SINGAPORE: When Helen’s five-day medical certificate or MC ran out, she started working from home, although she was still COVID-19 positive.
The executive in a logistics firm told CNA that unless she produced an MC, the company would have deducted the days off from her annual leave.
As she didn’t want to see a doctor for another MC, she decided to work although she had a sore throat, felt tired and feverish. She said she also lost her sense of taste.
“They discourage people from taking sick leave,” Helen said, adding that she’s “not happy” with her company’s inflexible policy. She did not feel comfortable using her real name.
Daniel, a sales executive who got COVID-19 recently, said he also had to work while in isolation.
He said that one of the concerns his supervisors had was whether he would be contactable during this period.
“I tried to minimise the work during my quarantine because I wasn't really feeling well,” he said.
“Sometimes if I’m on leave (and they call me), I'm fine. But this time, I really wasn’t feeling well … I felt a bit disappointed.”
With more than 10,000 new cases every day in Singapore's latest wave of the coronavirus, more people are falling ill and the Ministry of Manpower has warned that staff absences could rise.
But with working from home becoming much more common, many are forced to continue working or choose to work instead of taking time off.
Mr Aman Ullah, 57, for instance, decided to complete the tasks he felt were urgent while recuperating from COVID-19 last September.
His symptoms were mild, he said, and while the manager at Narada Asia Pacific said there was no pressure from his company, he decided to start working after two days of rest.
“My nature of work is that I'm working on international tenders and local tenders … And (for) some tenders there are timelines. I feel responsible … if the tender is closing next week, I have to work on it even if I’m normally sick,” he said.
68% DID NOT TAKE ANY LEAVE FOR 12 MONTHS: SURVEY
Data from surveys done by Engagerocket last year showed that a majority of workers (68 per cent) did not take any leave at all for the last 12 months – whether it is annual leave, sick leave or other types of leave.
This is “contrary to what we would expect in a pandemic”, said the HR tech firm.
The surveys covered more than 7,500 respondents across companies from multiple industry segments in Singapore from mid-April to mid-May last year.
They also showed that about 59 per cent of people who continued to work while sick were “not opposed” to working while unwell.
Mr Leong CheeTung, co-founder of EngageRocket, said that there may be less incentive for people to take sick leave now.
“I think people feel, especially now when actually there's zero risk of infection if you're working (from home), they feel less … social responsibility than they otherwise would (to stay home when sick),” he said.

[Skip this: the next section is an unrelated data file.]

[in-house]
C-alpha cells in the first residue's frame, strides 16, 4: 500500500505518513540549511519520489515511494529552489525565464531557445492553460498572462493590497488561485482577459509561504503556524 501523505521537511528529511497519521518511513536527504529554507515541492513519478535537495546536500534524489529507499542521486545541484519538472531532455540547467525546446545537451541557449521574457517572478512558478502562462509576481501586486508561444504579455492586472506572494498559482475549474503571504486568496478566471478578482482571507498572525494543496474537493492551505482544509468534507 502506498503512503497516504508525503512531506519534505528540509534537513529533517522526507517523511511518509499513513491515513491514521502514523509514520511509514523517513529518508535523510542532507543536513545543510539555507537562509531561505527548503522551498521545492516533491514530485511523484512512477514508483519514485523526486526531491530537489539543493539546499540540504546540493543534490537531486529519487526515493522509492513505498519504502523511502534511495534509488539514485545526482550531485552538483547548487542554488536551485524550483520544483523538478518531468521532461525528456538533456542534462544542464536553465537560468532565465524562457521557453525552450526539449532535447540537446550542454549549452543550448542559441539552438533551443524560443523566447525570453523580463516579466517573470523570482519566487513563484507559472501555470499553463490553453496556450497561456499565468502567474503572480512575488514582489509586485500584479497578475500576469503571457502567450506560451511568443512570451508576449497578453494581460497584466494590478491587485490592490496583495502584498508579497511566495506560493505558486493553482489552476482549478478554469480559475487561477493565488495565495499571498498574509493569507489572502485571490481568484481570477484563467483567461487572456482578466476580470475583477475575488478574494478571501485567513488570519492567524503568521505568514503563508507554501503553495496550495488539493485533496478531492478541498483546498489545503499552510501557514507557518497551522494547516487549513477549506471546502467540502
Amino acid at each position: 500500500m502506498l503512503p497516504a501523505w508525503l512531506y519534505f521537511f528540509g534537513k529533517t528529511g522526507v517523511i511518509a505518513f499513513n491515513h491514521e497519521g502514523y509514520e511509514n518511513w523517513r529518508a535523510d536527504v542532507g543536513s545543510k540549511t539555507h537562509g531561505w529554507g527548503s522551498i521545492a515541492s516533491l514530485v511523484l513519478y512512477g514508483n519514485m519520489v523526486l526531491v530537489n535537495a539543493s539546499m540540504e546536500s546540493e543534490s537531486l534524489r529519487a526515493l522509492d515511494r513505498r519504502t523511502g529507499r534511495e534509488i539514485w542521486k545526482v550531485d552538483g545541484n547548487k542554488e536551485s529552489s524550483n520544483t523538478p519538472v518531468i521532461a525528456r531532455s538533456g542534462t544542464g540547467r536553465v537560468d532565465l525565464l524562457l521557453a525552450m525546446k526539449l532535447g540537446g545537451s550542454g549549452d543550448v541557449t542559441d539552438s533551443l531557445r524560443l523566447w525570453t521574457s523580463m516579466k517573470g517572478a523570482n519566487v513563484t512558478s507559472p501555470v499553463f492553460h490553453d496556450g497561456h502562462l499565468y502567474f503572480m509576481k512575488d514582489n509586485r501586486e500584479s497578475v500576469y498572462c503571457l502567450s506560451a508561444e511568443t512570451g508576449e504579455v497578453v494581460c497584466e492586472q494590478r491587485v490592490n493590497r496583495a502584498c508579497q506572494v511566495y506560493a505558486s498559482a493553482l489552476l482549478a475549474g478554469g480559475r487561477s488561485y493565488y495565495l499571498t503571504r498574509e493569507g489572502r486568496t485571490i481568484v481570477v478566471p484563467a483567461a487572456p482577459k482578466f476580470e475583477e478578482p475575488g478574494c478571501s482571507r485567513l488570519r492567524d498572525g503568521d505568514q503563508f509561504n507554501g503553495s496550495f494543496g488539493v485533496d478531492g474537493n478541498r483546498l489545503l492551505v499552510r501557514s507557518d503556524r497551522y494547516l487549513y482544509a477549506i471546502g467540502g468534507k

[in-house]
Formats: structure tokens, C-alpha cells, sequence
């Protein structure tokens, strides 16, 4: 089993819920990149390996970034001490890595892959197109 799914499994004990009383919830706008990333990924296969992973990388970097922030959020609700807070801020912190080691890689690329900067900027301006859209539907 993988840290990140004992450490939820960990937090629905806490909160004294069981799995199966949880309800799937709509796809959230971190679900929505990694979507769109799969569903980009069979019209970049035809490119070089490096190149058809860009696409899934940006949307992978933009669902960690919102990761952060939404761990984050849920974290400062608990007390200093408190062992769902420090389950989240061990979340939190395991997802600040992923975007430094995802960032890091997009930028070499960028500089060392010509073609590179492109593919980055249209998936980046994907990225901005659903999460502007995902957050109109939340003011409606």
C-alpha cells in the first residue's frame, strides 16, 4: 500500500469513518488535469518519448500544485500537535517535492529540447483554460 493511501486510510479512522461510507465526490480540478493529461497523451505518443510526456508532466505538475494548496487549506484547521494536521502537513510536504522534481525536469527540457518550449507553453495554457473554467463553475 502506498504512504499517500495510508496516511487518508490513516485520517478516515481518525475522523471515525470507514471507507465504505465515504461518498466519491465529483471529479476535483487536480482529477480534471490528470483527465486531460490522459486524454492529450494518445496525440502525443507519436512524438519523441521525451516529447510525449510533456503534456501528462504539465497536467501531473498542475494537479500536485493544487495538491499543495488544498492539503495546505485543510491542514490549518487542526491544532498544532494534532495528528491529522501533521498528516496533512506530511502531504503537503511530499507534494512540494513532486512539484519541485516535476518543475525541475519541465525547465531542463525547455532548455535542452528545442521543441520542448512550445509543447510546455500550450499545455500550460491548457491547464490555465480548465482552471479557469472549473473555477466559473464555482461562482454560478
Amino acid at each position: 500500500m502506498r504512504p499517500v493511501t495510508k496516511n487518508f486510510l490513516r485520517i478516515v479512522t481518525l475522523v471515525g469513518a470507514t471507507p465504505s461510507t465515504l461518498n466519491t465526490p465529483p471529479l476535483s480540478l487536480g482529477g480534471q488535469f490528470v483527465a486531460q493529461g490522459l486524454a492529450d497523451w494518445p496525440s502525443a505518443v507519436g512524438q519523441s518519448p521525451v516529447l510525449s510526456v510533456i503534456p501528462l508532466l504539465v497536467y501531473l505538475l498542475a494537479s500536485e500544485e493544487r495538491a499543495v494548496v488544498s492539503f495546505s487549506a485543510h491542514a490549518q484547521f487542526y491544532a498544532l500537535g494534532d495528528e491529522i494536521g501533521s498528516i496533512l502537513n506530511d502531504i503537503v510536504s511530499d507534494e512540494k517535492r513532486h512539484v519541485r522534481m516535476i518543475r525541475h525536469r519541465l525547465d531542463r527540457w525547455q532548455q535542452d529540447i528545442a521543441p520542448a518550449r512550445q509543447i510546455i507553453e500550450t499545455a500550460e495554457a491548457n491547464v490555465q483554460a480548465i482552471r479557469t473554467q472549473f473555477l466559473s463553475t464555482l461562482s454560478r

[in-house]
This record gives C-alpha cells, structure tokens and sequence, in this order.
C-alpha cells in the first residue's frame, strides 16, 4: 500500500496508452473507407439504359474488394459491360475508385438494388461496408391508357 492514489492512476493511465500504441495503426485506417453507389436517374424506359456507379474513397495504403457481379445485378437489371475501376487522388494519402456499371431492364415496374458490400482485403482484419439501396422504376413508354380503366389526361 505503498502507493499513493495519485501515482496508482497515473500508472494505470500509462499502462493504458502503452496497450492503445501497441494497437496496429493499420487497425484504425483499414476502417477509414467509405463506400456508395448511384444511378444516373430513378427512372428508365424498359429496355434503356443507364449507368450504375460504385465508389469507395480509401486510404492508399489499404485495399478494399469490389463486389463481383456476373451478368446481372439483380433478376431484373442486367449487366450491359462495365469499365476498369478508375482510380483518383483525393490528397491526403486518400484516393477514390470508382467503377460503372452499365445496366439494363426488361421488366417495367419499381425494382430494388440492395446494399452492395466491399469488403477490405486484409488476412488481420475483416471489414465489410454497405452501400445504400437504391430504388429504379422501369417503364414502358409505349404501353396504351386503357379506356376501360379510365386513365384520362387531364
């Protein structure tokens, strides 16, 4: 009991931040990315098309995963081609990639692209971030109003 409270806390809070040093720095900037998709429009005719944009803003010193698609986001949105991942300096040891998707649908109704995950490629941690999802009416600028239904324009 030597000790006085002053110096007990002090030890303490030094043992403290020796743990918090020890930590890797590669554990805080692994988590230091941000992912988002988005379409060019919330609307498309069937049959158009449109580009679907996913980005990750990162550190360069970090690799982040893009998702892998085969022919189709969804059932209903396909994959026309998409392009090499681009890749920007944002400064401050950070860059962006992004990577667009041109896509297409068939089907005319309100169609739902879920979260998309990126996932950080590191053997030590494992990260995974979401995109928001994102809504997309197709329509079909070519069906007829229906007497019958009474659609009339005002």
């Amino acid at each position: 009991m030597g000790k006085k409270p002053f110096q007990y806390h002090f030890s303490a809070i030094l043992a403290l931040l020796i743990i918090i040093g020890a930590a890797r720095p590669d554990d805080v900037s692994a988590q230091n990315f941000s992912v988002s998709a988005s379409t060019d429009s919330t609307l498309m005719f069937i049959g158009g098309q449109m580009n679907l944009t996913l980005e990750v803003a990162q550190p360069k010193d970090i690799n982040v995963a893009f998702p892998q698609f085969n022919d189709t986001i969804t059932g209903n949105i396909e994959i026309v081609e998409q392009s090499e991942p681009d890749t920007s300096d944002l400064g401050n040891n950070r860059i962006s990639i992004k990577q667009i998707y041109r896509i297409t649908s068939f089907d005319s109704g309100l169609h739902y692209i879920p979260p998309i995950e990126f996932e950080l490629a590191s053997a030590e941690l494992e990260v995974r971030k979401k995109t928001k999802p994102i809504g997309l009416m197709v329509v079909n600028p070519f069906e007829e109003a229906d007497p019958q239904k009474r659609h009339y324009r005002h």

He added that workers generally try to avoid being the “bottleneck” of a project or work process, and so will try to “accommodate” even if unwell.
“I guess in the minds of most of these workers, there's no physical barrier to getting the work done. They think: ‘I could still help unless I'm completely wiped out,'” he added.
REST FOR MENTAL WELL-BEING
But Mr Leong said that he encourages workers to rest if they are ill, as he thinks that is better for their mental well-being.
“(Working while sick) imposes a mental toll on people that builds up over time … Unless you are acutely aware of it, it can easily erupt at a very inopportune time, which will then create additional costs downstream,” he said.
Some possibilities are that the employee has a mental breakdown, sabotages the company or takes out his or her frustration on other people.
Besides whether the company provides statutory leave, workers also need to feel “psychologically safe” to take leave, said Ms Antoinette Patterson, co-founder and CEO of Safe Space, a mental health tech start-up.
“I think what a lot of employers, HR managers can do better is to really be very open in their communication … and to encourage from a top-down level that their staff can go on leave, and encouraged them to utilise whatever benefits that they have,” she said.
While hard to measure, presenteeism has negative effects tied to it, because workers are just “showing up”, she said.
“Should they have taken that sick day, they would have been fully rested, and they can be more productive the next time they come back to work,” said Ms Patterson.
Both Ms Patterson and Mr Leong said that trust and communication within the company is vital to ensuring that workers feel safe to discuss frankly whether they need a break.
Mr Leong said that while companies can set policies, it’s often up to the individual team and team members to decide if unwell workers want to push on or would prefer to rest.
“It's very much at the discretion of the manager … I think it's more important that it's okay to have that conversation within the team, than for the individual to feel scared of what the boss is going to say (when he wants to call in sick).”